Fresh mint can enhance garden and foods PDF Print E-mail
Written by Sentinel-Tribune Staff   
Thursday, 03 May 2012 08:48
A container of mint used as an accent planting (Photo courtesy of Green Earth Media Group)
Mints are fast-growing spreading plants, so you need to give them room to grow without getting in the way. Mint varieties send out runners that spread above and just under the ground, quickly forming large, lush green patches.
Many authorities consider them invasive as they can easily take over any garden spot you choose, so choose wisely. Thus some experts prefer large containers to t confine it. If placed on a patio or near the kitchen door, it will also be handy for use in food preparation.
In the right place, mint makes a sensational, seasonal ground cover. You can also contain mint in tight places such as between pavers of a walkway.
When planted outdoors, it is important to select a damp area in the garden in either full sun or partial shade. Mint prefers fertile soil with a pH from 6.0 to 7.0, and is plenty vigorous on its own but will appreciate a little fertilizer every few weeks, especially if you harvest a lot. It can take over the whole garden if you let it.
Another idea is to surround the planting hole with plastic or metal sheets so that it is truly confined to one area.
You can also mulch around the plants to keep roots moist. Plants will die back in dry soil. Keep plants in check by harvesting the tips regularly and pulling up wayward runners when planted in the garden. Mint's small flowers bloom from June to September; trim these before buds open to keep the plant compact.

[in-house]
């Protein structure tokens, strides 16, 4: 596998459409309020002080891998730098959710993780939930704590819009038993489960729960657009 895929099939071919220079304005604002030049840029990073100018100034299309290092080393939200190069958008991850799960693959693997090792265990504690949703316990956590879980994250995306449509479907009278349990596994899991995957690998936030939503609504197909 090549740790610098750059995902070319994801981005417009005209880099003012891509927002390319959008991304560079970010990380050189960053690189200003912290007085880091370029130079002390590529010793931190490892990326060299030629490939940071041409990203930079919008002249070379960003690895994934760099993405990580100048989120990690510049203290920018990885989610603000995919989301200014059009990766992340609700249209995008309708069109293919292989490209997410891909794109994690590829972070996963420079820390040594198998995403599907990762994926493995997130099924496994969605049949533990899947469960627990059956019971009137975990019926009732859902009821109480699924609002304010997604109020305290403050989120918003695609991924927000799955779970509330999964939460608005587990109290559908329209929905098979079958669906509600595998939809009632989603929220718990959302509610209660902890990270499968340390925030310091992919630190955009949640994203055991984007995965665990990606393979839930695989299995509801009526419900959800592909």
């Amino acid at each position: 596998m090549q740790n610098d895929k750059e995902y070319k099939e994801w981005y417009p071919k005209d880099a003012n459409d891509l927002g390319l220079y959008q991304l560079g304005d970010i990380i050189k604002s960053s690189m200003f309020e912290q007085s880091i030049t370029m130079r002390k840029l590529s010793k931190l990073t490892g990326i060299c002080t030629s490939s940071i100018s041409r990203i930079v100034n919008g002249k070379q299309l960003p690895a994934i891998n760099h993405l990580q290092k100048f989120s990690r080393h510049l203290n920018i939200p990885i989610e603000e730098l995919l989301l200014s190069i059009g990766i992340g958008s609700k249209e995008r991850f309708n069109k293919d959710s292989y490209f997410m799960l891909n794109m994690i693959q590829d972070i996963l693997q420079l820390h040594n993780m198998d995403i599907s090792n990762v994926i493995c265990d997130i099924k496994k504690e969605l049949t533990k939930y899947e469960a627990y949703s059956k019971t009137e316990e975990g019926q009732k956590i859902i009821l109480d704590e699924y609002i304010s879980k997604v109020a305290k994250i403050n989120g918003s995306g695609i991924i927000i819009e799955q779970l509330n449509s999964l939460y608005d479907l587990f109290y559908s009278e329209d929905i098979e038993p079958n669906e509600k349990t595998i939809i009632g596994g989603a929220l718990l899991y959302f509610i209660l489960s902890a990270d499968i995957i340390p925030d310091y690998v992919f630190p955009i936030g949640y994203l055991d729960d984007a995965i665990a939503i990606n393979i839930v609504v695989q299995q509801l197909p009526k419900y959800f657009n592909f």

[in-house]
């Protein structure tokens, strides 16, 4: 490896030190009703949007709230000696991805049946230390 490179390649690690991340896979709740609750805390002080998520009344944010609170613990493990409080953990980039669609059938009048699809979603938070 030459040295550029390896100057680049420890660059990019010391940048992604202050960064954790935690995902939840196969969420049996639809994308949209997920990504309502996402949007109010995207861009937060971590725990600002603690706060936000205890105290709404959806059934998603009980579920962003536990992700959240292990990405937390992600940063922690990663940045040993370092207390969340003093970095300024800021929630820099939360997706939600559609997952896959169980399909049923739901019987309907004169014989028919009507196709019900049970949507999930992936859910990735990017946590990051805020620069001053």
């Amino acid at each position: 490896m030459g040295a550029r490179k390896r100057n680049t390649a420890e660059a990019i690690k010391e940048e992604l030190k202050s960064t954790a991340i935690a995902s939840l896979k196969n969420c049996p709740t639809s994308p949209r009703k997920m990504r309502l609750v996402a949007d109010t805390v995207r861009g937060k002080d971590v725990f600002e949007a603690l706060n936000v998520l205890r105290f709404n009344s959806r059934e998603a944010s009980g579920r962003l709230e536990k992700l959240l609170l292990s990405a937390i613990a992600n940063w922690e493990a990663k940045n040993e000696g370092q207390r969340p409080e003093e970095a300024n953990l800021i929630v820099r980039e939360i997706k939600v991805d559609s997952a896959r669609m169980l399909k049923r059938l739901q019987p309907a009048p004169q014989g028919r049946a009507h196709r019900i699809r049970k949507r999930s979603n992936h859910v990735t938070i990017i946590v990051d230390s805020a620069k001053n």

One expert suggests to sink the plant in a large flower pot within the herb section of the garden and then every so often, during the summer about once a month, lift the pot so as to detach the root from the surrounding soil. Mints also add a great fragrance to your yard and garden.
Avoid a very heavy soil by then mixing in some bark chippings or pea gravel if your soil is very heavy.
The mint will grow virtually anywhere, but if it's in too much shade, there will be a lot of space between leaves. That doesn't affect the taste,  just the appearance.
Mint is commonly used for tea as a home remedy to help alleviate stomach pain. Because of its strong, sharp flavor and scent, mint is sometimes used as a mild decongestant for illnesses such as the common cold. During the Middle Ages, powdered mint leaves were also used to whiten teeth. Mint can also be used on potatoes and peas, chopped into yoghurt as a salad dressing, garnish for cool drinks and of course, in sauce or jelly to accompany lamb.
When cooking with mint, it's best to use the leaves. Mint stems are tougher than leaves and not as flavorful.
The mint herb comes in many varieties, but the most popular for kitchen use is spearmint. There are also fruit flavored mints such as orange or apple to add to peppermint. A trip to your garden center will provide a good selection. Another simple way to get started with your mint plant is to ask a fellow gardener for a runner. Placed in water and waiting with patience for the roots to grow will eventually provide a start to provide a lifetime supply of the flavorful herb.
Last Updated on Thursday, 03 May 2012 11:33

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